It might seem inessential, or even trivial, but on-boarding sets up an employee’s entire experience at a company. Even at management level, on-boarding is essential - it’s the difference between throwing someone into the deep end versus wading in. We tend to think of on-boarding only when hiring a new employee, but it also needs to be considered when promoting a teammate to the managerial level. New manager employee training sets up a manager for success, instead of inevitable confusion and failure that can come with lack of adequate preparation.

On-boarding Starts in Interviews

It’s obvious once you think about it, but on-boarding really starts during the interview process. With a robust job description, you’ll set up the expectation and skills required for the position. Also, interviewing is the perfect time to set up what additional employee training and development may be needed for the role. In the case of on-boarding a current employee into a management role this also applies. Start discussing what a management role would require early on in the promotion process.

Having a candid conversation about the role during the interview also gives your team an idea of how much training and development will be required on the job when the new manager assumes the position. Talk about strengths and weaknesses in the interview, and even start setting up hypothetical timelines for skill training. Don’t be afraid to talk about nitty gritty details - do they know your software platforms? Will they need training on company processes? Knowing what assistance a manager needs before he or she even starts a strong foundation for growth - you’re setting a manager up to succeed and learn, rather than expecting him or her to know everything on the first day.

Make On-Boarding Your Own

On-boarding will vary dramatically from workplace to workplace based on company size and role, but at its core, on-boarding should focus on getting settled into a workplace and role. That being said, make sure the on-boarding programming, whether it be training or introductions, suits your company. Understand that the sooner a new manager feels comfortable or settled into a new workplace, the faster he or she can truly dive into a role.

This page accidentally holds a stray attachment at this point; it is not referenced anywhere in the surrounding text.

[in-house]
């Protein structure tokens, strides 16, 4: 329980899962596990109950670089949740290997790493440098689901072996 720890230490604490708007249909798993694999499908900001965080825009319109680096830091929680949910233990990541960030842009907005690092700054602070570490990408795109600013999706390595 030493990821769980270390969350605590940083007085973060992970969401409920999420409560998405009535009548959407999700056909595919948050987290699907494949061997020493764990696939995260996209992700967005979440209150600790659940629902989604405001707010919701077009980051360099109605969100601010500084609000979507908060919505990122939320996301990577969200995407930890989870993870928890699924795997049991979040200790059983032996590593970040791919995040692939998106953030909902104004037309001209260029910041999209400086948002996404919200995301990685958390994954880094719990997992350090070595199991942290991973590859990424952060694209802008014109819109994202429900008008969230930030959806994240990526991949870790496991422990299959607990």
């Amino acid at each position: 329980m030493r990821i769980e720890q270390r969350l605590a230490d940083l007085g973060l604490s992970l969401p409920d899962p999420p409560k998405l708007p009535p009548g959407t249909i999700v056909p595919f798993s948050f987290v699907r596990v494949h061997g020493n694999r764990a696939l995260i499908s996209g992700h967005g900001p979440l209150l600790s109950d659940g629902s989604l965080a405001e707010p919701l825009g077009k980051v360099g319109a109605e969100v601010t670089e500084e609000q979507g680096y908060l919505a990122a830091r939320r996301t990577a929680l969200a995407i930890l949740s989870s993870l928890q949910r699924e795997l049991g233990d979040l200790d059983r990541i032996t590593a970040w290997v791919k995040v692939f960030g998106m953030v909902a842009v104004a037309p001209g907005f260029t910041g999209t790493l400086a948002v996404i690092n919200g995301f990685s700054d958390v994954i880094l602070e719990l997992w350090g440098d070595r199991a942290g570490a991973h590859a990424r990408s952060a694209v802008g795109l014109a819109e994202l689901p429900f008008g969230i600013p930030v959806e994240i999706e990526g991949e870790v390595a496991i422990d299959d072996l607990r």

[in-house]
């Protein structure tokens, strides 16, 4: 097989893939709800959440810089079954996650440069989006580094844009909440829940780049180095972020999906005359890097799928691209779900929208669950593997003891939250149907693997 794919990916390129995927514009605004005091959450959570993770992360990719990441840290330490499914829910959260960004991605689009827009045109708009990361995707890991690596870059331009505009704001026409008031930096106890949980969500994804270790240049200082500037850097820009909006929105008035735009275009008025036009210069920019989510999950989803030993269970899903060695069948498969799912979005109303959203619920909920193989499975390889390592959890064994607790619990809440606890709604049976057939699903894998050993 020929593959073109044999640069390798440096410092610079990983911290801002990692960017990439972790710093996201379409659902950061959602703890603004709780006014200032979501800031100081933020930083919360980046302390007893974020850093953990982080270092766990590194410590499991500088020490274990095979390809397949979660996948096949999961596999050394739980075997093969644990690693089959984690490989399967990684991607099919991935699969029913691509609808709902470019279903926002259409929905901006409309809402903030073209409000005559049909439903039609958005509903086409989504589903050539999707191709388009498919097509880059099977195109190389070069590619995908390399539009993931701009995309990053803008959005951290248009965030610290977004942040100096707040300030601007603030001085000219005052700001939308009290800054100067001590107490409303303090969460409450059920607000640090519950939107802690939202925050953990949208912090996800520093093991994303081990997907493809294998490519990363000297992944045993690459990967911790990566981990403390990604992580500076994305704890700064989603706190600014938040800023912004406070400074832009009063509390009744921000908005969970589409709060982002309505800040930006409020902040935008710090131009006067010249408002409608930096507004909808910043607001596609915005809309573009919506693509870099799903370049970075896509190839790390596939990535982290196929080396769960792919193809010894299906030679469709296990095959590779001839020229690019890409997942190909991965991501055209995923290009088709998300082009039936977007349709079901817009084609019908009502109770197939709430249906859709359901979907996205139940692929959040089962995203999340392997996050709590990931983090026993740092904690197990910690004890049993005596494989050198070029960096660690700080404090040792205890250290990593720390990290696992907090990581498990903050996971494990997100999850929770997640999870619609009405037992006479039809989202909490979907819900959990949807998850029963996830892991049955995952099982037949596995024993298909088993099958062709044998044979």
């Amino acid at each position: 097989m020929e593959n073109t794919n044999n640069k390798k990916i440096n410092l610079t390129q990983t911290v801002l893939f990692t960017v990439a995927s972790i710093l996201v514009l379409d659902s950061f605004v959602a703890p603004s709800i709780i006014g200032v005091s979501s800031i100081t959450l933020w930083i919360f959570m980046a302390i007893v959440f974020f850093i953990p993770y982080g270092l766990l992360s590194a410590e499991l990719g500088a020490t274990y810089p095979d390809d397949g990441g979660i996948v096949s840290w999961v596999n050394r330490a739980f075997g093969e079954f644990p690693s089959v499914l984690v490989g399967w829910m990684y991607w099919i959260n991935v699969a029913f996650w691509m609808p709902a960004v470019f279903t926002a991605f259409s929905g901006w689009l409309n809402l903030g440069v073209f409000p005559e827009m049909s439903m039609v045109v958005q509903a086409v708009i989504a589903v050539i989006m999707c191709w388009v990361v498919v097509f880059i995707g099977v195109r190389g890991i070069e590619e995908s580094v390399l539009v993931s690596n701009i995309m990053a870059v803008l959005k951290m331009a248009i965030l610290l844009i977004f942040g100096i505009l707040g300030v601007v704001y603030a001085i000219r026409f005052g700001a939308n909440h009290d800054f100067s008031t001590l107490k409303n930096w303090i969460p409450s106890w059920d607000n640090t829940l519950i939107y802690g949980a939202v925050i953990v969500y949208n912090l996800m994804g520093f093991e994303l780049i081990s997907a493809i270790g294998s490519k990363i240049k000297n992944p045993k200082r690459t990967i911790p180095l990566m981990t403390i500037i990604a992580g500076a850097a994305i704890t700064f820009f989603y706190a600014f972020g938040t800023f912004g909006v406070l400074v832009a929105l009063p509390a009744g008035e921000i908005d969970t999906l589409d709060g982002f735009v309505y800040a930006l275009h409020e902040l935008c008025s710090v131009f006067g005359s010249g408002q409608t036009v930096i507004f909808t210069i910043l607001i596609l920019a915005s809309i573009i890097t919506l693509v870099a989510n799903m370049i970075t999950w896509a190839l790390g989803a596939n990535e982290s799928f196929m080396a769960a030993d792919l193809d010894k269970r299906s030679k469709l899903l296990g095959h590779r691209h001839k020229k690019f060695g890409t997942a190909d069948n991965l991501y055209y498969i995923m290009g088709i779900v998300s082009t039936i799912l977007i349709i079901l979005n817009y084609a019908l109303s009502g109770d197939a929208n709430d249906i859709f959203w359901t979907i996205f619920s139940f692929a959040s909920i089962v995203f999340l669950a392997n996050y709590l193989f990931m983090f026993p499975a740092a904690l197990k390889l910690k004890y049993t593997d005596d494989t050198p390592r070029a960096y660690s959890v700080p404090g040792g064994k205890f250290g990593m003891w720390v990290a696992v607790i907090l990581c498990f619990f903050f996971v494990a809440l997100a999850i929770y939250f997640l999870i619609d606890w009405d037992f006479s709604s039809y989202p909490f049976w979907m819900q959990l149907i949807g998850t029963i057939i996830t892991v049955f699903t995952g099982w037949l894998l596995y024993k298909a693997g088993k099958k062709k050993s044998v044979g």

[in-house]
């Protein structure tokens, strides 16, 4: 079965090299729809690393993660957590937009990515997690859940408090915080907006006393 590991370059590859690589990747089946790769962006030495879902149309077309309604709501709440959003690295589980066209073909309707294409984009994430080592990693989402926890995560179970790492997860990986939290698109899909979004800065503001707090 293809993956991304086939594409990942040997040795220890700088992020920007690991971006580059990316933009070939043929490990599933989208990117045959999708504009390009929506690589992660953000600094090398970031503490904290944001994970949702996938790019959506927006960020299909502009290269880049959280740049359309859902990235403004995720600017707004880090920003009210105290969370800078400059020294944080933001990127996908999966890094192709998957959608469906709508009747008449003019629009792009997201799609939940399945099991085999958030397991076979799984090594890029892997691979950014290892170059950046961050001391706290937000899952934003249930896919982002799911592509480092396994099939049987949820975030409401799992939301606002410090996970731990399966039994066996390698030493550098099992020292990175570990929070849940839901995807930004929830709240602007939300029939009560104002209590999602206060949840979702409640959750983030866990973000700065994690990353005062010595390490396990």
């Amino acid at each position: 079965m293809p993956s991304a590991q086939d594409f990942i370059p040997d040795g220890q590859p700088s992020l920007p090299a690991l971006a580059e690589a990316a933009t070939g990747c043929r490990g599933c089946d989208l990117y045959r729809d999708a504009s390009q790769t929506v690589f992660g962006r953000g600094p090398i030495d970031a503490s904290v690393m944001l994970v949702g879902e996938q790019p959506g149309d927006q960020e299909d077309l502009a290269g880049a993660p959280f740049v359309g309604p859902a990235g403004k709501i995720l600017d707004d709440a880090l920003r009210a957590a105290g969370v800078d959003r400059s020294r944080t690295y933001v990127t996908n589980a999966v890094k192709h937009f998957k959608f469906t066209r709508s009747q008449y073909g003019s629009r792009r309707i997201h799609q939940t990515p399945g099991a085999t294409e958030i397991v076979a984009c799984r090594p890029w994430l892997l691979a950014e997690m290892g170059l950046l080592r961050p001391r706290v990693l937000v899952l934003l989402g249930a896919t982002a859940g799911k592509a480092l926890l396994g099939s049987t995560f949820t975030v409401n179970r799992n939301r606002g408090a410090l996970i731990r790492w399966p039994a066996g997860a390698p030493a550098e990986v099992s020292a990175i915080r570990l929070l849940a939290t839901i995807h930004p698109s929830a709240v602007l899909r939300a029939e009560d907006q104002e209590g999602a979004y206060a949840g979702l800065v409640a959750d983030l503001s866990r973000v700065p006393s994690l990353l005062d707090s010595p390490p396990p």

Making someone comfortable in the workplace isn’t merely providing introductions or showing where the bathroom is; it’s getting a comprehensive understanding of people’s roles inside the company, and where the manager will fit in. Plug time into on-boarding for one on one meetings with employees, so a manager can get a feel for his or her place on the team.

Don’t neglect this step in the case of an internal promotion. Have the newly minted managers meet with their teams, as a manager, to understand how their role in the company has shifted.

This might sound tedious, but remember, setting up a solid foundation for a new manager leads to higher satisfaction in the role overall. Often, managers feel pressure to dive in and perform right away. This can lead to misunderstandings, miscommunication, and frustration all before a manager even has an overall understanding of the position. For the existing team or veteran employee turned manager, it might feel redundant, but the more a manager knows from the outset, the more efficient he or she will be in the position. Encourage lots of questions and discourage pressure to kick off projects on the first day.

Keep Your Door Open

Coming into a new company can be stressful for even the most seasoned manager, so make sure a mentor or HR professional within the company always keeps in touch during the on-boarding process. No matter how comprehensive an on-boarding program may be, it’s entirely understandable for a new manager to be overwhelmed. Take time to check-in: Do they have any questions? Are expectations of the role matching reality? Setting up this dialogue early on will only accelerate comfort levels in a new role.

If you’re on-boarding a current employee into management, this step becomes even more essential. Take care to check-in in these cases--how have relationships shifted? Has there been enough discussion regarding expectations?

While it tends to be an afterthought, on-boarding is an employee’s first impression at a workplace. On-boarding might not be all encompassing, but the process should leave a new manager with a greater sense of agency and understanding of his or her role and expectations in the workplace. Even in a managerial role, on-boarding will set a new hire up for success.


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